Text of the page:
Editorial Board   Guest Author

Ms. Kreyling

Anna Kreyling

Interior Designer, Baskervill Hospitality Studio

As an interior designer in Baskervill's award-winning hospitality studio, Anna Kreyling, NCIDQ, has led ground up, prototype, and substantial renovation projects for select service, full service, and boutique brands—including numerous jobs for Marriott International, Hilton, IHG, and Hyatt—to name a few. Previously in-house at an esteemed ownership group, Ms. Kreyling leverages her diverse experience to translate brand ethos into physical spaces that both delight guests and contribute to hoteliers' bottom line.

Her early background in studio art and photography gives her an eye for framing dynamic experiential designs where balance is her most important success metric. From understanding the psychology of how guests use intimate spaces such as guestrooms, to dissecting the best ways to foster larger gatherings in public spaces—people and purpose are at the heart of Ms. Kreyling's design philosophy.

Form and function are equals in Ms. Kreyling's eye: beauty must be durable, and spaces should be intuitive so guests can navigate with confidence, all without losing the unexpected touches that make people want to explore and discover. Eager to build on vision and hungry to leverage untapped potential, Ms. Kreyling tends to listen more than talk, examining what makes the most sense holistically for a specific ownership group, brand, guest, and envisioned site for the property. To her, design is a team sport that's best played when perspectives and personalities collide under a unified desire to give guests genuine "wow" moments.


Please visit http://www.baskervill.com for more information.

Ms. Kreyling can be contacted at +1 804-343-1010 or akreyling@baskervill.com

Coming up in May 2020...

Eco-Friendly Practices: Creative Innovation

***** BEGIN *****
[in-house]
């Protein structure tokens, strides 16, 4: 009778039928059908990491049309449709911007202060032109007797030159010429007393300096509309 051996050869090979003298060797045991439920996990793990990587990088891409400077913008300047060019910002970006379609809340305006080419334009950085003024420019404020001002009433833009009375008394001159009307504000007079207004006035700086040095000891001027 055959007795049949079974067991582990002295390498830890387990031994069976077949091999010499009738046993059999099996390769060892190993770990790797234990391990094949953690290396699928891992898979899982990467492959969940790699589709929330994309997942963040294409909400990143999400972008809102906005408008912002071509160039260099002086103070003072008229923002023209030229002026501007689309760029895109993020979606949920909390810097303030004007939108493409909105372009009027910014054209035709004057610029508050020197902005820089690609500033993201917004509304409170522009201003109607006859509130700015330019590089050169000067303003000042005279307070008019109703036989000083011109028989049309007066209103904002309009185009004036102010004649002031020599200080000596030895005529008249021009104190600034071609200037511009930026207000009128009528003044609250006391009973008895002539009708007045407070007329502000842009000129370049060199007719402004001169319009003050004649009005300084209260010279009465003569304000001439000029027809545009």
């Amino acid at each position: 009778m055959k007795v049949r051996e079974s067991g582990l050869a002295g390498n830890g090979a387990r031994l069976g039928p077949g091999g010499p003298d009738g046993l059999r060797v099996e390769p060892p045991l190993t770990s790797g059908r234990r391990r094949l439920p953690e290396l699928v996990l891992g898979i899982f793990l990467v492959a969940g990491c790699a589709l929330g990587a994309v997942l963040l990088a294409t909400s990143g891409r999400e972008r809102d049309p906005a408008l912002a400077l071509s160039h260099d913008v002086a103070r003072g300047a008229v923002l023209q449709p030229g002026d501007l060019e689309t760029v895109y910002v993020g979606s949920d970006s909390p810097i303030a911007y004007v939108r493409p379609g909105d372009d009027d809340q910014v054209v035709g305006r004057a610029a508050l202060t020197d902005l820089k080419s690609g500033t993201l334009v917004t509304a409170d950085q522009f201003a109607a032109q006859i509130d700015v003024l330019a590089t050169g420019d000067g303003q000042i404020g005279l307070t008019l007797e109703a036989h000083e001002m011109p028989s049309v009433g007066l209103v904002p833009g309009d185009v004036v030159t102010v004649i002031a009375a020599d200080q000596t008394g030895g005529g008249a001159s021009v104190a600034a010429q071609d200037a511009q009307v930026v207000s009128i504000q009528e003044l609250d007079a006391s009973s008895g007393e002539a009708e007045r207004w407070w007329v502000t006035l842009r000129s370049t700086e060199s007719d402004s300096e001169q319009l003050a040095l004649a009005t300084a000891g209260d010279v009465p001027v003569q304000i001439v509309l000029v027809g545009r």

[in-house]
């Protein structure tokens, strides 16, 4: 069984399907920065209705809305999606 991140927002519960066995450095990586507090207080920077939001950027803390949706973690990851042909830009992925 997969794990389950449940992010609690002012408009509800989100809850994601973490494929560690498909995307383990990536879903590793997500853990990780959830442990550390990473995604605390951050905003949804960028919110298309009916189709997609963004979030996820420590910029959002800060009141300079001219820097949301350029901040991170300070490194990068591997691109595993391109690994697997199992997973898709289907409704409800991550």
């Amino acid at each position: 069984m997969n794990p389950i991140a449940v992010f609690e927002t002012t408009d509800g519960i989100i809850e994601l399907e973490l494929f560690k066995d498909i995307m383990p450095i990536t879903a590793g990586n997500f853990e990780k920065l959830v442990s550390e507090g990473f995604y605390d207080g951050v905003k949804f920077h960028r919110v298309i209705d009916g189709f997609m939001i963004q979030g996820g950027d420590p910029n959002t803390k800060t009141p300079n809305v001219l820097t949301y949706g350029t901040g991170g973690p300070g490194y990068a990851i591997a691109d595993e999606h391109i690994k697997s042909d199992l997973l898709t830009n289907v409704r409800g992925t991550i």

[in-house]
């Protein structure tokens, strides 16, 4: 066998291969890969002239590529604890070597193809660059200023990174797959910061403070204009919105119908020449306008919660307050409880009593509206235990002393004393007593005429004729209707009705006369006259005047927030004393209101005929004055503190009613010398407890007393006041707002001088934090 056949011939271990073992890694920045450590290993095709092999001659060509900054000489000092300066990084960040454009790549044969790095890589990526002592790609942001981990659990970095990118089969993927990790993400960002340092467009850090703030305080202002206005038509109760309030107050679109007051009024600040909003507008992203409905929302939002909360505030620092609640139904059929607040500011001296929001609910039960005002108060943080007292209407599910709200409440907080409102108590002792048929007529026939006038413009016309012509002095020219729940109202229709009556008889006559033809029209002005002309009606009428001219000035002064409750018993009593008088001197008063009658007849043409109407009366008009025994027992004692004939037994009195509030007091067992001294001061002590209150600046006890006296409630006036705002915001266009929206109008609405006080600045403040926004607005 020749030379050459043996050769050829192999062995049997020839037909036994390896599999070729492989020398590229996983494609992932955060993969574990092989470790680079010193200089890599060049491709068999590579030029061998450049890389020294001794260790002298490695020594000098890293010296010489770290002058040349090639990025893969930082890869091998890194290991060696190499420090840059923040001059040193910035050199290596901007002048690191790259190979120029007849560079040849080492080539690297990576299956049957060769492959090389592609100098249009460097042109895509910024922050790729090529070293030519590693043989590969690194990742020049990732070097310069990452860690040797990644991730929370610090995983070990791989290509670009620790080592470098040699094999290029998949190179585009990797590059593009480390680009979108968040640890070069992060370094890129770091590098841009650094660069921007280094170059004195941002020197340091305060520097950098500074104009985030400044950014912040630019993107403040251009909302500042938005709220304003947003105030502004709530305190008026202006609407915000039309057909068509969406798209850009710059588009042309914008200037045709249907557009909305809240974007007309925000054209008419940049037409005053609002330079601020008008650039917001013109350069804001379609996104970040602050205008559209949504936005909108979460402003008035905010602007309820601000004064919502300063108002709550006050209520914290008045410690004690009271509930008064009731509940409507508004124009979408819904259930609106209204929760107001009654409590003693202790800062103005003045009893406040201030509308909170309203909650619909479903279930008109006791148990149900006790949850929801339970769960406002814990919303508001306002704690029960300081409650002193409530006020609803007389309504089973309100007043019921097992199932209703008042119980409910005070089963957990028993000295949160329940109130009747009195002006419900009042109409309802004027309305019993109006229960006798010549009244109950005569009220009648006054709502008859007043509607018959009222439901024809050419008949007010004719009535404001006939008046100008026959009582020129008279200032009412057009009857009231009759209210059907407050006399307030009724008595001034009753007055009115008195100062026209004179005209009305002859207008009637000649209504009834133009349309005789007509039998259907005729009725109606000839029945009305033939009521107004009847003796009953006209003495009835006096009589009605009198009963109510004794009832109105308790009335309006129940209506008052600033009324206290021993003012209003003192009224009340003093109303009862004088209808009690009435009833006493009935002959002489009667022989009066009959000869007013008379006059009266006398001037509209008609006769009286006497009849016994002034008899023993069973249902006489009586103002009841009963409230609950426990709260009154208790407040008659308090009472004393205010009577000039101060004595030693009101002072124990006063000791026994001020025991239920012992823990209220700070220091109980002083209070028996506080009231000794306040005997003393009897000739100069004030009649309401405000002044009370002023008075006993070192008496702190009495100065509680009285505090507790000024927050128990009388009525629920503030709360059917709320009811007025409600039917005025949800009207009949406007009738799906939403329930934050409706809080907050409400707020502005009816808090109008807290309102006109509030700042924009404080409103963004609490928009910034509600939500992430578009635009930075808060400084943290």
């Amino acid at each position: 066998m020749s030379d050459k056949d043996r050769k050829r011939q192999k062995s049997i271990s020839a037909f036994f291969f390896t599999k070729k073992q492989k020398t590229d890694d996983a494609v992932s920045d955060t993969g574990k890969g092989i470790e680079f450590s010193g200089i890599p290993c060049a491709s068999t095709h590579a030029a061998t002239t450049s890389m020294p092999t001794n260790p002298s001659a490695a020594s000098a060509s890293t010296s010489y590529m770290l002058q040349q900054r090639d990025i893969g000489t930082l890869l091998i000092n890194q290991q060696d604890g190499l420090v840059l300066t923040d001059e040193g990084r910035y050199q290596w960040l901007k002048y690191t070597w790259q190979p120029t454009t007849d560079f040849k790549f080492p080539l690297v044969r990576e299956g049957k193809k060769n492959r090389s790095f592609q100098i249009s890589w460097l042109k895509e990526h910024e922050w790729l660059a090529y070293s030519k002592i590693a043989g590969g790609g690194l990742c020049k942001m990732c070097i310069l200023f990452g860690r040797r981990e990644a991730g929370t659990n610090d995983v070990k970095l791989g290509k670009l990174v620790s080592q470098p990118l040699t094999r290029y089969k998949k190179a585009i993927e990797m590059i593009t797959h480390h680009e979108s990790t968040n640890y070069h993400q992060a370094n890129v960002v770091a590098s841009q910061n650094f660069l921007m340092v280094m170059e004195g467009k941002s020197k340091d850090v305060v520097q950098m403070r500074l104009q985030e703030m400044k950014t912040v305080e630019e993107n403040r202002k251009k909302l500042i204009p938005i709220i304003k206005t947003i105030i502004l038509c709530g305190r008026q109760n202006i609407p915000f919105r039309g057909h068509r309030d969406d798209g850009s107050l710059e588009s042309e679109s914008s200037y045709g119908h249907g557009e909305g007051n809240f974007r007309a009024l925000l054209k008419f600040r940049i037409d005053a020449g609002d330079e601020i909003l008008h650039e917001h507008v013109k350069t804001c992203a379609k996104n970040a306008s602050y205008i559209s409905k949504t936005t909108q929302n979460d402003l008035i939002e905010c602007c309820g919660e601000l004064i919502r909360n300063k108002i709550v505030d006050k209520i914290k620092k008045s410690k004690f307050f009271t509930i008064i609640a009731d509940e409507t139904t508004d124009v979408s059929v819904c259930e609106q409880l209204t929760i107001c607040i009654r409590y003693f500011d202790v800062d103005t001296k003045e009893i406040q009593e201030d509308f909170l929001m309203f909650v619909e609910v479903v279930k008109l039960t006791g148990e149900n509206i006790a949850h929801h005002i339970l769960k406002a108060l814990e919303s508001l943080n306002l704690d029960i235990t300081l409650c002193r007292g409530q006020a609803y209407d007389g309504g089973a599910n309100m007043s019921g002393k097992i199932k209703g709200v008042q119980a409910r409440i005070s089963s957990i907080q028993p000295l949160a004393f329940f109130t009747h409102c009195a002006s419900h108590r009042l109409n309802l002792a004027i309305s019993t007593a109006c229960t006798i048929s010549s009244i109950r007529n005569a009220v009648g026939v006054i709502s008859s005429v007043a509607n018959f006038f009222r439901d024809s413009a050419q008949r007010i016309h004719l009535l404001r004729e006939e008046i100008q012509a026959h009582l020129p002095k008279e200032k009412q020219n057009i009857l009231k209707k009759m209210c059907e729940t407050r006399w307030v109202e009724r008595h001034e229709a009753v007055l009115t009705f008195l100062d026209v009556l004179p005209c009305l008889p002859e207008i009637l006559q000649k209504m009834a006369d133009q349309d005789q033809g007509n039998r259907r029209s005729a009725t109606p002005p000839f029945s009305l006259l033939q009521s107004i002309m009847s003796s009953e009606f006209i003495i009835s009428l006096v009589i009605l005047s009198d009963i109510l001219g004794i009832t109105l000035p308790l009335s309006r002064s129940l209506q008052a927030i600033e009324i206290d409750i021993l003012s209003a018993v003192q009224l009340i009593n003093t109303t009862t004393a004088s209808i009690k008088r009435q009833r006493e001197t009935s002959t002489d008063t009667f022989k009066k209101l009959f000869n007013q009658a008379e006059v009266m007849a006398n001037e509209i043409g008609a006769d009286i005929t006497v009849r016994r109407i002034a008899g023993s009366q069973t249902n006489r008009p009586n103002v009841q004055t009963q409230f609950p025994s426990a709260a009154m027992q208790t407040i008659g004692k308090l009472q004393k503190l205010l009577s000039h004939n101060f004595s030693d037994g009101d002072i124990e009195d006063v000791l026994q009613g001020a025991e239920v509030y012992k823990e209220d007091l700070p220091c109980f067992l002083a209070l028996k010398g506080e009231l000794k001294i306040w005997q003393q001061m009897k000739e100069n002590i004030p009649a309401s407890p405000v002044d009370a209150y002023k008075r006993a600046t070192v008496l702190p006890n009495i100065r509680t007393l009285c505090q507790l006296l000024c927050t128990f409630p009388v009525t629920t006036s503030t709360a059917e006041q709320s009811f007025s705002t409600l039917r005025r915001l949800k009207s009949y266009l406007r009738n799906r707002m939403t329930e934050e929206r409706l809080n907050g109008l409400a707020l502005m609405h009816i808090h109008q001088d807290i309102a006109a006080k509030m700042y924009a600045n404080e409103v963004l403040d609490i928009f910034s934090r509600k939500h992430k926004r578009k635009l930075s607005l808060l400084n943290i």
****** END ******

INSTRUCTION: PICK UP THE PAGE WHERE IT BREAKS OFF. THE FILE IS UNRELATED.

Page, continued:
Being eco-friendly is no longer a fad. It is an urgent planetary need and hotels are actively doing their part to reduce their carbon footprint by implementing sustainable, green practices. In addition to the goodwill derived from doing the right thing, hotels are also realizing the benefits to their business. A large percentage of Millennials expect hotels to be eco-friendly and will only patronize those properties that are proudly conforming. Consequently, more hotels are realizing that sustainability is a key element in a successful branding strategy. In addition, going green can lead to a more profitable bottom line, as savings on electricity, water and cleaning materials can add up. Also, there are other advantages that come with being an eco-friendly business, such as government subsidies and tax and loan incentives. As a result, many hotels are finding innovative ways to integrate eco-friendly practices into their business. Geo-thermal energy systems, along with energy-from-waste systems, are being used to heat and cool the property. Passive solar panels, green roofs, natural lighting and natural ventilation strategies also assist in energy conservation. Low-flow water systems and plumbing fixtures make a contribution, as does eco-friendly hardwood flooring, and energy efficient televisions and appliances throughout the property. In addition, some hotels have implemented in-room recycling programs, and only provide all-natural, personal care items. One hotel has actually constructed a bee-keeping operation on their grounds. Not only is this good for the bees but the hotel also produces products from the operation which they sell. This kind of creative innovation also holds enormous appeal to guests. The May issue of the Hotel Business Review will document what some hotels are doing to integrate sustainable practices into their operations and how they are benefiting from them.